a new driveway (1)My client’s interior designers introduced me to them and their property.  Eventually they would turn their efforts towards the landscape. Last year’s landscape efforts were concentrated on a pool, terracing, a spa, and an astonishing pergola built and installed by the Branch Studio. Screening trees, and a large collection of small spring flowering bulbs got planted late in the fall. This year, we hope to plant the front, side, and rear yard landscape. The property had been neglected for decades. The gravel driveway, all but invisible under a thatch of compost and weeds, was lined in concrete curbing that went 24 inches below grade.  A number of trees grew up, and spent decades thriving. Many of those trees were now were in serious decline.  Disease and fierce weather had taken their toll. The roots had grown over the curb, reducing the width of the drive to just over 8 feet.  A new driveway design and installation would need be the first part of the installation of the landscape.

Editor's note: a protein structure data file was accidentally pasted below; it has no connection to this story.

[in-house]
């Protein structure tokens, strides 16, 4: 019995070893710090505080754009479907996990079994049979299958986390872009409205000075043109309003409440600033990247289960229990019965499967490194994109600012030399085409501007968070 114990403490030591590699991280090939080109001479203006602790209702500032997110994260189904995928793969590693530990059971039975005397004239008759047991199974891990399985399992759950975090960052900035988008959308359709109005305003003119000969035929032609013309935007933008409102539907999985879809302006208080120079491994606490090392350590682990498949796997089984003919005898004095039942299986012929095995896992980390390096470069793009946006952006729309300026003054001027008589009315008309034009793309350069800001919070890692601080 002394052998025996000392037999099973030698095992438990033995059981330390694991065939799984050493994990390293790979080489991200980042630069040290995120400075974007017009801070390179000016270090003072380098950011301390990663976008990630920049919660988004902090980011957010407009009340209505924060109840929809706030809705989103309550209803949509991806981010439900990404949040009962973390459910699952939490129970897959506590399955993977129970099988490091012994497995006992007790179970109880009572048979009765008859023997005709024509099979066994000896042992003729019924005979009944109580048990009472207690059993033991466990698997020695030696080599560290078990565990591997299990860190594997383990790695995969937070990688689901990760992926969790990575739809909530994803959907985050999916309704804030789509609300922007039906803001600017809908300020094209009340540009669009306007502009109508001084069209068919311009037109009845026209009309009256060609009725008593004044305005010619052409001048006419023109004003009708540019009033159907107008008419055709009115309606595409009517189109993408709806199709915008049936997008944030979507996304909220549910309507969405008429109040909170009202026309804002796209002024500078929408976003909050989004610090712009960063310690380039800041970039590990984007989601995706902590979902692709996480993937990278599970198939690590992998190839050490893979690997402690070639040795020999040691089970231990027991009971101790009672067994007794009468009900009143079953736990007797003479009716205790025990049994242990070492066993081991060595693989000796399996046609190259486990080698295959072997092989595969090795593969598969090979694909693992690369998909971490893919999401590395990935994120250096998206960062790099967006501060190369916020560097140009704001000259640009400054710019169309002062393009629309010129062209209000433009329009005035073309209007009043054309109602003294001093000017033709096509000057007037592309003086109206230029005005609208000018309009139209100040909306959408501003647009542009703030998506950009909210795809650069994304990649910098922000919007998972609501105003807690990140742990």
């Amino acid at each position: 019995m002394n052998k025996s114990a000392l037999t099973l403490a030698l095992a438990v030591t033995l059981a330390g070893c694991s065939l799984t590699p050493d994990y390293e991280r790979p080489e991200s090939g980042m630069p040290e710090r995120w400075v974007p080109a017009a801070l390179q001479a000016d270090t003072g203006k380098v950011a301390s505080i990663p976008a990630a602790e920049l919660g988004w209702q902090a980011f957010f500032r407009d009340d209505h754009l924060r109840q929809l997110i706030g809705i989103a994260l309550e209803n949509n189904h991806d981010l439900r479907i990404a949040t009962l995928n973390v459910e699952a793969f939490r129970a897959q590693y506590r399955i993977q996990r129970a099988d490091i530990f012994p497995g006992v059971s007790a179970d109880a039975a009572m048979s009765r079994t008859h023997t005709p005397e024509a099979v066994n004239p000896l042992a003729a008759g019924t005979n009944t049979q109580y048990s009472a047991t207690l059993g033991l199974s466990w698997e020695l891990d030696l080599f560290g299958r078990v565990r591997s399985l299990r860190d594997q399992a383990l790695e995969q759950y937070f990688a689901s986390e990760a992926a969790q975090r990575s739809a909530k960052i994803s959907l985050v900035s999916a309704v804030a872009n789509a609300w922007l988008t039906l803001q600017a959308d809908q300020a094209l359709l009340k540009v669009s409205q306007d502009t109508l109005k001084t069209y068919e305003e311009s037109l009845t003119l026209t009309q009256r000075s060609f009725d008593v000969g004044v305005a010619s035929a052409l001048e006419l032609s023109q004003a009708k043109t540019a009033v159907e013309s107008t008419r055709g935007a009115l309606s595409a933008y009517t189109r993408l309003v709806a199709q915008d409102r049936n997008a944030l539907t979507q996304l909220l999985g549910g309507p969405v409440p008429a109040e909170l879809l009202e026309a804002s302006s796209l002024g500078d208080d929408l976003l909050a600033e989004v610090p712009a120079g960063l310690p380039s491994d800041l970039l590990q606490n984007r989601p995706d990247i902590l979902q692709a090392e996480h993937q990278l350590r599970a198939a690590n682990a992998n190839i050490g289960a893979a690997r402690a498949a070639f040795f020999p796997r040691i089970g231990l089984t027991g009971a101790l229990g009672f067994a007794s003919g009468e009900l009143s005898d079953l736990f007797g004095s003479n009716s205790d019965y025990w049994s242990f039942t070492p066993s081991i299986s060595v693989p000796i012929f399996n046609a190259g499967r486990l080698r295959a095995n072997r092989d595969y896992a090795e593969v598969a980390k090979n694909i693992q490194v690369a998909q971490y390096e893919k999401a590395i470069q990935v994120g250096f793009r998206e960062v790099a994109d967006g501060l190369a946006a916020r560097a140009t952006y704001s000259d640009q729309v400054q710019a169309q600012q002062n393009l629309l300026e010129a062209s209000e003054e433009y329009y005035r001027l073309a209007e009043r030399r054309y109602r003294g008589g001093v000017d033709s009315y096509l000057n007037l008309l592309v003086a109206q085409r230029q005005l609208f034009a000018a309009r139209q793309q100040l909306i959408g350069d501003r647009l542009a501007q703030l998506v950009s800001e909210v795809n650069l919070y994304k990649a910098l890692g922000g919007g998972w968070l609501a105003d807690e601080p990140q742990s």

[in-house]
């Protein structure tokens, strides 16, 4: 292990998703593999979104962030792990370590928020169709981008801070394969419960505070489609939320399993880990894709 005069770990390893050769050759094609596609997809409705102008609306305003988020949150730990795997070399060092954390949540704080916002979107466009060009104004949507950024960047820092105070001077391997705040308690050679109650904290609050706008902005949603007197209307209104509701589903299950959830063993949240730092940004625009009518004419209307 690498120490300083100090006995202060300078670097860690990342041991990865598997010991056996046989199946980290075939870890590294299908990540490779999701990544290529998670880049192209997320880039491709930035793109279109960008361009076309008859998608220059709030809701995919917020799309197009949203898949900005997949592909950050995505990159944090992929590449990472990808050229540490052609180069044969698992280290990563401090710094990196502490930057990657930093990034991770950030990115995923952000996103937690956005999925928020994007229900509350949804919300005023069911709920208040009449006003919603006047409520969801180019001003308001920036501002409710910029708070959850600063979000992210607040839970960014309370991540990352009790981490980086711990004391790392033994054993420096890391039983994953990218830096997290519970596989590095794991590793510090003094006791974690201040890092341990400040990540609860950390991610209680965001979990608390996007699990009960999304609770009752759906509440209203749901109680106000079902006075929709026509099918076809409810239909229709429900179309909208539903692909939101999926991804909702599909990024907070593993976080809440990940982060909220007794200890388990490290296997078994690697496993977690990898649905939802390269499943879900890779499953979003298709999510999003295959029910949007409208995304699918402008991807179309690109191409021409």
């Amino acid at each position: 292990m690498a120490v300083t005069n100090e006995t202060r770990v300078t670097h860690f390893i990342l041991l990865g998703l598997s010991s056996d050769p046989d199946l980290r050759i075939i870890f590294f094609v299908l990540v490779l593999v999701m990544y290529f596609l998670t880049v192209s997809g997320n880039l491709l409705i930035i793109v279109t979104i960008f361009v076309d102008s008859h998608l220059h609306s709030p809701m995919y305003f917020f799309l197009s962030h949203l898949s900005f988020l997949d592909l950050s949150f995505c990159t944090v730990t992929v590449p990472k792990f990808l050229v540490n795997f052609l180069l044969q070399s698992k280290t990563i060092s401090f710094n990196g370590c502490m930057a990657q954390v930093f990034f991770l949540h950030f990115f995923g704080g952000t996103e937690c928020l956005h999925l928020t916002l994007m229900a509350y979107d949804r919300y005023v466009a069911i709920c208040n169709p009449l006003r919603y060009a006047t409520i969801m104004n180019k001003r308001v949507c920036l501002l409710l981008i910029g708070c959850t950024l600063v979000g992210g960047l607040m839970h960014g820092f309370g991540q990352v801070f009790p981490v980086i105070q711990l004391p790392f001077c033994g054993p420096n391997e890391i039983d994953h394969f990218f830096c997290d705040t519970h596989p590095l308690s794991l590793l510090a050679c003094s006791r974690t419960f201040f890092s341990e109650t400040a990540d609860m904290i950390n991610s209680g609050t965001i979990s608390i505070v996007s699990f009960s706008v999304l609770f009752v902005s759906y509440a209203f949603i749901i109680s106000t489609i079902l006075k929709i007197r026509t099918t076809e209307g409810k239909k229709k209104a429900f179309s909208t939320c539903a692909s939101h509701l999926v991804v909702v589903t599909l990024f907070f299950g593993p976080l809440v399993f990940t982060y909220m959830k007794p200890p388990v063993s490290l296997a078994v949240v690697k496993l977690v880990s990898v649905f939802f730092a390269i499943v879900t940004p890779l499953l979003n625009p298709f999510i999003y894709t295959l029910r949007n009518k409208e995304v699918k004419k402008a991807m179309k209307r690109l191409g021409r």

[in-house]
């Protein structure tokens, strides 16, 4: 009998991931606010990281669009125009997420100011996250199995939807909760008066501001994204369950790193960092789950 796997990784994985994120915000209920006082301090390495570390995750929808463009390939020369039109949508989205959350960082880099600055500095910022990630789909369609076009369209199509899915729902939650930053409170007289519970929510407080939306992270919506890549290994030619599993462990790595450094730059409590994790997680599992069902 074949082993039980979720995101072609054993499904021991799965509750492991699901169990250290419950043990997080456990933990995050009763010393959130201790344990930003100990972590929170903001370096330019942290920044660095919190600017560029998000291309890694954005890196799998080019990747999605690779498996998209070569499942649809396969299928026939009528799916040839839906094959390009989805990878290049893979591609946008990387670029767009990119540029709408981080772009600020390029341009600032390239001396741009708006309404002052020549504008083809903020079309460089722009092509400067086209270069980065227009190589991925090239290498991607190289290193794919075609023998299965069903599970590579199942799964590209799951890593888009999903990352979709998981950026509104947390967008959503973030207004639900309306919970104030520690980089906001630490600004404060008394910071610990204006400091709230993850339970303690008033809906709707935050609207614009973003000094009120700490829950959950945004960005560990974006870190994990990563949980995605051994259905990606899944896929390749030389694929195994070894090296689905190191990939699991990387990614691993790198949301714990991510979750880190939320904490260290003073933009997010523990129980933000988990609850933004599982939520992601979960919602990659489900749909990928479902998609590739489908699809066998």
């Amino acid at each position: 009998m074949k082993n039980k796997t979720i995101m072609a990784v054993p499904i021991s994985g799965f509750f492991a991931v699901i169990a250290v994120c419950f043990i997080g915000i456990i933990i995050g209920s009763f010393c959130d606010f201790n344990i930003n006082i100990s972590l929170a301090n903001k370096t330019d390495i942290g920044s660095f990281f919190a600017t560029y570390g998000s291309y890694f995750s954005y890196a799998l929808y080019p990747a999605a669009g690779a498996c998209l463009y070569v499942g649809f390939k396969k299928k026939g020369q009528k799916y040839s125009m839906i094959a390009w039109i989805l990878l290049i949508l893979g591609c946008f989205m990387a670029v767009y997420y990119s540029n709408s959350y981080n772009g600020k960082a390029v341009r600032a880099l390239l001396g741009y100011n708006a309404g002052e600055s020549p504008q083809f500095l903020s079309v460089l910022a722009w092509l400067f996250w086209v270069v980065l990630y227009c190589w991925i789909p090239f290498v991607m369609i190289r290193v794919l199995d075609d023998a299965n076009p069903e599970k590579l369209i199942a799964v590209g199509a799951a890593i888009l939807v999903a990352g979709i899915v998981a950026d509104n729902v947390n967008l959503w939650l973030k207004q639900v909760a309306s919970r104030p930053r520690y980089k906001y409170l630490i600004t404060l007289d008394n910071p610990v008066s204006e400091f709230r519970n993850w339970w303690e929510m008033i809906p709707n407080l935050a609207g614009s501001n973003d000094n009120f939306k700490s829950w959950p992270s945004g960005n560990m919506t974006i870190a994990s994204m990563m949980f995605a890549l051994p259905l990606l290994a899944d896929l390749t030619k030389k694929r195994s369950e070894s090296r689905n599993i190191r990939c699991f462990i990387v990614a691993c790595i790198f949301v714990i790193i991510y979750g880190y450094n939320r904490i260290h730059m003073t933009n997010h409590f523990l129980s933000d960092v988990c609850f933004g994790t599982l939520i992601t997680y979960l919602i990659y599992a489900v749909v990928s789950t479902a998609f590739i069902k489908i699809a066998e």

a new driveway (13)Once the front yard landscape was agreed upon, there was a lot of work to do. Once the dying and diseased trees came down, the stumps were loaded into a 30 yard dumpster – almost 12 tons worth. That is a staggering number, and it explains why so many large machines are parked in the front yard. Taking apart an old landscape and driveway is a shocking experience, but bare dirt that is asking to be regraded is a big breath of fresh air. It is never an easy thing to abandon what was, and go on.

a new driveway (12)Once the drive curbs and the trees were removed, the ground had to be graded.  In this case, there was quite a bit of what I call balancing to do.  The land which was high on one side was lowered, and the low side needed to come up.  From the street, the land would look balanced, left to right.